An interesting event has occurred at the Supreme Court in the Life Technologies Corp (Life Tech) v. Promega Corp. (Promega) case (136 S.Ct. 2505 (2016)). Chief Justice Roberts recused himself from the deliberations of the case on January 4, 2017. In order to understand why the events played out the way they did, a brief synopsis of the case is being provided.
On May 13, the Food and Drug Administration released a new draft guidance on the data needed to establish that a proposed therapeutic biological product is biosimilar to an approved reference product. This new guidance gives sponsors a roadmap, detailing the procedures needed to demonstrate biosimilarity between a proposed drug candidate and a reference product, and highlighting the types of data needed to support such a demonstration.
As we have previously reported, Inter Partes Review (IPR) was introduced on September 11, 2012, under provisions of the America Invents Act (AIA) as one of new several tools for challenging the validity of granted patents in the U.S. Patent & Trademark Office (USPTO). With an anticipated pendency of 18 to 24 months to final written decision upon filing of an IPR request, the USPTO’s Patent Trial and Appeal Board (PTAB) is presently proceeding to issue its first IPR decisions. Although a majority of IPR requests filed to date have been directed to patents in the electrical and computer arts, decisions are also being rendered for patents in other technology domains including the biological arts.
According to the Tufts Center for the Study of Drug Development, the pharmaceutical industry, particularly Big Pharma, has decidedly changed course, shifting its R&D focus away from small molecule drugs towards biotech products. Such biotech products are muscling out small molecules’ prior domination of the top 10 drug product sales. For example, in 2012, biotech products accounted for 71% of the revenues generated by the world’s top selling biopharmaceutical products. This remarkable growth mirrors the successful evolution of biotech research over the last three decades. Drilling down further, the Tufts Report notes that monoclonal antibody (mAb) biotech products saw the largest increase in growth over the last decade and now account for almost 60% of the biotech products being clinically developed by the largest pharmaceutical companies.
California Senate Bill 598, which would prohibit pharmacists from substituting biosimilars for a prescribed biologic, unless the biosimilar is an interchangeable product which would not need physician consent or if the biosimilar exceeds the cost of the brand-name drug, recently passed the California State Assembly by a vote of 58-4. The bill which has since passed the Ca. State Senate by a vote of 30-2 has yet to be signed into law by Governor Jerry Brown and has prompted extensive lobbying efforts both in support of and against its passage.
According to a recent e-mail alert by BioNJ, some of the top Biotechnology and Pharmaceutical companies in the world call New Jersey home, just as other Life Sciences and high tech businesses continue to move into the Garden State. As a corollary, New Jersey boasts one of the top ten regions for recent STEM graduates to work, and venture capital investing in the technology sector grew in the second quarter of 2013.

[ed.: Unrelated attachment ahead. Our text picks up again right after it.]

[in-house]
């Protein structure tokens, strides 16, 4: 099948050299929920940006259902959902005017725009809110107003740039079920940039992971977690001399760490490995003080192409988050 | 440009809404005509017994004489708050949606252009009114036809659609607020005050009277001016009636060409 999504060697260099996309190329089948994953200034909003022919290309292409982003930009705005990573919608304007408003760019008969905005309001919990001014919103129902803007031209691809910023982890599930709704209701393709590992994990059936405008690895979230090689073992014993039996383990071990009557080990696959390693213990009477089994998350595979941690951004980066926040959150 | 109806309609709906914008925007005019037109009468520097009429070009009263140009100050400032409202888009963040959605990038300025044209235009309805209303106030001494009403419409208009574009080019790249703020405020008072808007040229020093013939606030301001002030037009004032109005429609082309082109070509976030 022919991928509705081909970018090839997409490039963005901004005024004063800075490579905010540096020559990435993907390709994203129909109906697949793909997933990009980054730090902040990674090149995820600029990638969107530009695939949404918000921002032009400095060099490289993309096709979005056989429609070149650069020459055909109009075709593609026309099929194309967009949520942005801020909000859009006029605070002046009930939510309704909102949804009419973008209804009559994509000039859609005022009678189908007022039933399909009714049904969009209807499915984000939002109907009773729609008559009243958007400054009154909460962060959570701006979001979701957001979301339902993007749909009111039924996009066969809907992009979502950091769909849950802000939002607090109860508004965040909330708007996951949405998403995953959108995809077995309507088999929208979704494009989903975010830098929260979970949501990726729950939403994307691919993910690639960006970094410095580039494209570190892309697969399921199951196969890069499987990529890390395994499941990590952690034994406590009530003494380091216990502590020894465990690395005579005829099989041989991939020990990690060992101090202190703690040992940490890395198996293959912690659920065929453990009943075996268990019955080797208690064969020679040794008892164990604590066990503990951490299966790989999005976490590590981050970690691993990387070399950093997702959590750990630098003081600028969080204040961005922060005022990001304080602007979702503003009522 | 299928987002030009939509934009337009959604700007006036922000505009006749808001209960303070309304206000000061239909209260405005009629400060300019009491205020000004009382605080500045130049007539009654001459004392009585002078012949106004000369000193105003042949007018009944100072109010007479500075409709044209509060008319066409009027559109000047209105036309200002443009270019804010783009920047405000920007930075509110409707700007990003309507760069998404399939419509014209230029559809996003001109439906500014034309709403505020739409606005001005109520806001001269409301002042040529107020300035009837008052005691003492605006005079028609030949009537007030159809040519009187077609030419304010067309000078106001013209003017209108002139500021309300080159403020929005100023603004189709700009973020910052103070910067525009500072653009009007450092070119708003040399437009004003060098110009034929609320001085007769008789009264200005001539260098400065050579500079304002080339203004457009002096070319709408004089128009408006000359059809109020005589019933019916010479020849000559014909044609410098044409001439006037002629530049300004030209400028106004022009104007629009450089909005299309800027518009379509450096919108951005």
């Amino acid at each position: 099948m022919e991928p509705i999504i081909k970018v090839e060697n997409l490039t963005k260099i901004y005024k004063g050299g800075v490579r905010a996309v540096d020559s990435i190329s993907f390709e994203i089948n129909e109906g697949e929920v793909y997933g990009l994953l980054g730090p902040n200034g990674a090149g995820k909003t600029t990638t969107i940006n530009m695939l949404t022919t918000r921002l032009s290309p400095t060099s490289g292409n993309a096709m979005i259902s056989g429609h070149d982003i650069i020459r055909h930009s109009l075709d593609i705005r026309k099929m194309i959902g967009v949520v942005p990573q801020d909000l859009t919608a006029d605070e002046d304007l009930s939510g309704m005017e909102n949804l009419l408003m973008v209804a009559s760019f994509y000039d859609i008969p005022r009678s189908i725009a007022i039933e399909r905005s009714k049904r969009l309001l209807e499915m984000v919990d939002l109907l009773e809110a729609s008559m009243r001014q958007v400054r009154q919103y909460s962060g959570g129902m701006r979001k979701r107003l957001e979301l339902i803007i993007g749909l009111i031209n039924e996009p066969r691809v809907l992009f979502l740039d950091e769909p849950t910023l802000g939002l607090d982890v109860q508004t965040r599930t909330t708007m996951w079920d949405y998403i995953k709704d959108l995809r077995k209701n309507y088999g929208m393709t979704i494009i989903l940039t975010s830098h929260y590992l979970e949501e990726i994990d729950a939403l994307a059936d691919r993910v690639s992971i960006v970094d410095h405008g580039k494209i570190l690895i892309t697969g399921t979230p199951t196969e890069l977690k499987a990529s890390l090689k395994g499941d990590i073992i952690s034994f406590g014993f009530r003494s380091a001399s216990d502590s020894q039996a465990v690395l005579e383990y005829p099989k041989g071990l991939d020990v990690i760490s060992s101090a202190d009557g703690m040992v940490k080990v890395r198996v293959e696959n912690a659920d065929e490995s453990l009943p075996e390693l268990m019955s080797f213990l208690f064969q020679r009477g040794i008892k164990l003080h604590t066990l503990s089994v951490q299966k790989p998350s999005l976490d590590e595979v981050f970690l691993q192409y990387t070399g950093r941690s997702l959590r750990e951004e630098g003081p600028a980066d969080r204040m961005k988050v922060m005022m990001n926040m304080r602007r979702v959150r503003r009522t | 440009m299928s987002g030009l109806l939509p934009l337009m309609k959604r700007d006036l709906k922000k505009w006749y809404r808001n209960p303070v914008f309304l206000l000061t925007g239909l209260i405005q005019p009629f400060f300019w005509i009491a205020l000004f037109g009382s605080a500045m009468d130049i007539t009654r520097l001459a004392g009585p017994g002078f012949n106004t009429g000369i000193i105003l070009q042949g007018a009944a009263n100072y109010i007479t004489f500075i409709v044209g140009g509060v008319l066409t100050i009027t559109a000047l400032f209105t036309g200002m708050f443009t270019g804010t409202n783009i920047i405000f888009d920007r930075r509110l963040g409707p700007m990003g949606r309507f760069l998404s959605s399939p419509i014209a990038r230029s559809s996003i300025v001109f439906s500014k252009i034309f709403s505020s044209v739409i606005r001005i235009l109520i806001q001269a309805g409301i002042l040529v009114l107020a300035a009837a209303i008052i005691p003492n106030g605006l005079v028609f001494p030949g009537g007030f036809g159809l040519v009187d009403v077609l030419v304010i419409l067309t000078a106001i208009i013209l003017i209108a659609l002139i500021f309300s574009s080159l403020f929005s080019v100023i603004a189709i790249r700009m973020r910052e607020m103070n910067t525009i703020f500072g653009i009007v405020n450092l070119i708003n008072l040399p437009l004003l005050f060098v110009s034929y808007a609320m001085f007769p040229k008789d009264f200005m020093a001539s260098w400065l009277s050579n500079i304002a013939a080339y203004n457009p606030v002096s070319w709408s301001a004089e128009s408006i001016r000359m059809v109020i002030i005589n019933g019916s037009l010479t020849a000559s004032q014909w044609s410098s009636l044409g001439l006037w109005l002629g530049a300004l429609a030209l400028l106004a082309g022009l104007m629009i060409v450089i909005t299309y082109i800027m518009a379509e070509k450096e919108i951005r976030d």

Why all the buzz about biosimilars? Biosimilars, also known as follow-on biologics, are biologic medical products whose active drug substance is made by a living organism or derived from a living organism by means of recombinant DNA or controlled gene expression methods. The evolving biosimilars landscape is of concern to companies here in the U.S. and worldwide.
In Norman IP Holdings, LLC v. Lexmark Int’l, Inc., a recent Eastern District of Texas decision, Chief District Judge Leonard Davis provided guidance on the application of Fed. R. Civ. P. 20 (“Rule 20”) joinder and Fed. R. Civ. P. 42 (“Rule 42”) consolidation in patent infringement cases post-enactment of the Leahy-Smith America Invents Act (“AIA”). Norman IP brought suit against Lexmark and others on September 15, 2011, one day before the AIA was signed into law. Norman IP later added an additional 23 defendants. The defendants filed a motion to dismiss for improper joinder or to sever, and Norman IP alternatively requested that any severed cases be consolidated under Rule 42. The Court granted defendants’ motion to sever and issued an order consolidating the cases for pretrial issues excluding venue.
According to a press release from the Governor’s office, a recent review issued by Business Facilities magazine reported that New Jersey jumped eight positions to rank second for biotechnology strength among U.S. states. Some of the factors cited as responsible for this improvement include increases in R&D tax credits (from 50% to 100%) and the adoption of a new single sales factor formula for corporate tax liability, which will reduce company costs.
Gibbons is proud to once again sponsor lunch at the Rutgers Business School’s Blanche and Irwin Lerner Center for Pharmaceutical Management Studies Program on Thursday, April 26, and Friday, April 27, at Rutgers Business School – Newark, One Washington Park, Room 1027, 10th Floor.